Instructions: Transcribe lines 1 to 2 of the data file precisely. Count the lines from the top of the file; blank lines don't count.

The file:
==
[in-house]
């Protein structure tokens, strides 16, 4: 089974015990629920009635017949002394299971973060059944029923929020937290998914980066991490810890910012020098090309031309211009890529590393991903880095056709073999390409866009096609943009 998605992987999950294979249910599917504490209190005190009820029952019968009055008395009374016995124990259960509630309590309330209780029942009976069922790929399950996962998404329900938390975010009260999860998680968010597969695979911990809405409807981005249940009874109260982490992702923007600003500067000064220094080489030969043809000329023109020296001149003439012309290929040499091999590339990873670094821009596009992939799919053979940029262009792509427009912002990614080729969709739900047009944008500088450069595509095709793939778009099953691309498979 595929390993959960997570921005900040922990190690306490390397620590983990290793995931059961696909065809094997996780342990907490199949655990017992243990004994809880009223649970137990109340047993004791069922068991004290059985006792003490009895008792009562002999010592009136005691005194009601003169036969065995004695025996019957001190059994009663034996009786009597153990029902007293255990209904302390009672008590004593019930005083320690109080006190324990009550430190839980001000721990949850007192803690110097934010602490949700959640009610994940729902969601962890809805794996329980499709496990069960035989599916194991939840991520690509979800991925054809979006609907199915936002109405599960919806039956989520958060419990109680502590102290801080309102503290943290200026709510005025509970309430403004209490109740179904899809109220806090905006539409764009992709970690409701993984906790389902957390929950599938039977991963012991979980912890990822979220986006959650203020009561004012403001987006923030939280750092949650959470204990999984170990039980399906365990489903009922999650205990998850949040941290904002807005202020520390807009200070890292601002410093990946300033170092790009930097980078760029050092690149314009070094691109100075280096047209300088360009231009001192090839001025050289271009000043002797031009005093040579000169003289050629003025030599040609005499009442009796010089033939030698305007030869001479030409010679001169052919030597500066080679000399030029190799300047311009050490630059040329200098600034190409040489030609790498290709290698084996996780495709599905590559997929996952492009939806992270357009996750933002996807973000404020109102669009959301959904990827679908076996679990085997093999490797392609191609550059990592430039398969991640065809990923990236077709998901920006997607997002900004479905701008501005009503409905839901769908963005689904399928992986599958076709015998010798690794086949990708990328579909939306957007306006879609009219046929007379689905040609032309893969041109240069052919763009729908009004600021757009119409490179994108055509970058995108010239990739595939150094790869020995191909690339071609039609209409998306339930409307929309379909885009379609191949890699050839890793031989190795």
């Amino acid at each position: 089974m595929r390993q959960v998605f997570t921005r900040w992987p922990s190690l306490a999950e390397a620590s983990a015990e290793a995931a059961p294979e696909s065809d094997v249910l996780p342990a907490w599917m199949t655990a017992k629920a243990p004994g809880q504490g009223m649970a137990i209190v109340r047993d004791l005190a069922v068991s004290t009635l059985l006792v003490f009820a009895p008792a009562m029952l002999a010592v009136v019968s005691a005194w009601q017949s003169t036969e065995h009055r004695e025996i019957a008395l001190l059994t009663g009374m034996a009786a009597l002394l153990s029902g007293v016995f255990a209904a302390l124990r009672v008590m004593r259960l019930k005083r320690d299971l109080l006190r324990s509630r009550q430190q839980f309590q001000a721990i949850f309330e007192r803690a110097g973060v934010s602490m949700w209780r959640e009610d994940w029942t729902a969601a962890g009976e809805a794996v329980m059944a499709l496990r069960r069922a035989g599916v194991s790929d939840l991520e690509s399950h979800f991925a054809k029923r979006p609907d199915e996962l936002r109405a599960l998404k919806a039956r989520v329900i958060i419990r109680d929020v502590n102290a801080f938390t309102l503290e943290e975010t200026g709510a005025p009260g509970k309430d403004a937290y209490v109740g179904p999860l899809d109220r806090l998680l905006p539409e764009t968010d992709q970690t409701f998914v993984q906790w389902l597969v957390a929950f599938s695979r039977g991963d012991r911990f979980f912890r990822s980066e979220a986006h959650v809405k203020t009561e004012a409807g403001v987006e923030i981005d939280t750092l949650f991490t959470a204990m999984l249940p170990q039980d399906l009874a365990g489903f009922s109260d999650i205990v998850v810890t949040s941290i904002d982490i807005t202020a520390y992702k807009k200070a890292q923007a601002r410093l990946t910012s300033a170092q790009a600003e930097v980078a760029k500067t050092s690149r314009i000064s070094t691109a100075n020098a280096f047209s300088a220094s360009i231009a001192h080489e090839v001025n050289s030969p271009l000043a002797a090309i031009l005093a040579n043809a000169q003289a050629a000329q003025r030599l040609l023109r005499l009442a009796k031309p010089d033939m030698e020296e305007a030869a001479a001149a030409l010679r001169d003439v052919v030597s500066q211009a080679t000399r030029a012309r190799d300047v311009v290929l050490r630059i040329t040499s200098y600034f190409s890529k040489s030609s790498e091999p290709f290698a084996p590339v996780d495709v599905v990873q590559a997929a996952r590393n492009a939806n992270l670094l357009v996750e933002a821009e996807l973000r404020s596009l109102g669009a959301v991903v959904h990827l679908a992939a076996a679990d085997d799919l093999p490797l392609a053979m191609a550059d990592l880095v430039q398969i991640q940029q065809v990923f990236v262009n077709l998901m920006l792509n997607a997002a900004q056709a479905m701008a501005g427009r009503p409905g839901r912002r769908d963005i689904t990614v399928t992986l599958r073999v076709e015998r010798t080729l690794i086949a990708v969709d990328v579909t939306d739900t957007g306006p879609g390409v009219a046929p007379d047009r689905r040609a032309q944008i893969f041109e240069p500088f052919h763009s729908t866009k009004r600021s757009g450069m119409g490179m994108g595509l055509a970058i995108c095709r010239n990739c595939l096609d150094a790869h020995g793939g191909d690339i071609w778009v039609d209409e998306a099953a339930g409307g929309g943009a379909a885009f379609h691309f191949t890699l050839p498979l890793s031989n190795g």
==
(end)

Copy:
[in-house]
């Protein structure tokens, strides 16, 4: 089974015990629920009635017949002394299971973060059944029923929020937290998914980066991490810890910012020098090309031309211009890529590393991903880095056709073999390409866009096609943009 998605992987999950294979249910599917504490209190005190009820029952019968009055008395009374016995124990259960509630309590309330209780029942009976069922790929399950996962998404329900938390975010009260999860998680968010597969695979911990809405409807981005249940009874109260982490992702923007600003500067000064220094080489030969043809000329023109020296001149003439012309290929040499091999590339990873670094821009596009992939799919053979940029262009792509427009912002990614080729969709739900047009944008500088450069595509095709793939778009099953691309498979 595929390993959960997570921005900040922990190690306490390397620590983990290793995931059961696909065809094997996780342990907490199949655990017992243990004994809880009223649970137990109340047993004791069922068991004290059985006792003490009895008792009562002999010592009136005691005194009601003169036969065995004695025996019957001190059994009663034996009786009597153990029902007293255990209904302390009672008590004593019930005083320690109080006190324990009550430190839980001000721990949850007192803690110097934010602490949700959640009610994940729902969601962890809805794996329980499709496990069960035989599916194991939840991520690509979800991925054809979006609907199915936002109405599960919806039956989520958060419990109680502590102290801080309102503290943290200026709510005025509970309430403004209490109740179904899809109220806090905006539409764009992709970690409701993984906790389902957390929950599938039977991963012991979980912890990822979220986006959650203020009561004012403001987006923030939280750092949650959470204990999984170990039980399906365990489903009922999650205990998850949040941290904002807005202020520390807009200070890292601002410093990946300033170092790009930097980078760029050092690149314009070094691109100075280096047209300088360009231009001192090839001025050289271009000043002797031009005093040579000169003289050629003025030599040609005499009442009796010089033939030698305007030869001479030409010679001169052919030597500066080679000399030029190799300047311009050490630059040329200098600034190409040489030609790498290709290698084996996780495709599905590559997929996952492009939806992270357009996750933002996807973000404020109102669009959301959904990827679908076996679990085997093999490797392609191609550059990592430039398969991640065809990923990236077709998901920006997607997002900004479905701008501005009503409905839901769908963005689904399928992986599958076709015998010798690794086949990708990328579909939306957007306006879609009219046929007379689905040609032309893969041109240069052919763009729908009004600021757009119409490179994108055509970058995108010239990739595939150094790869020995191909690339071609039609209409998306339930409307929309379909885009379609191949890699050839890793031989190795």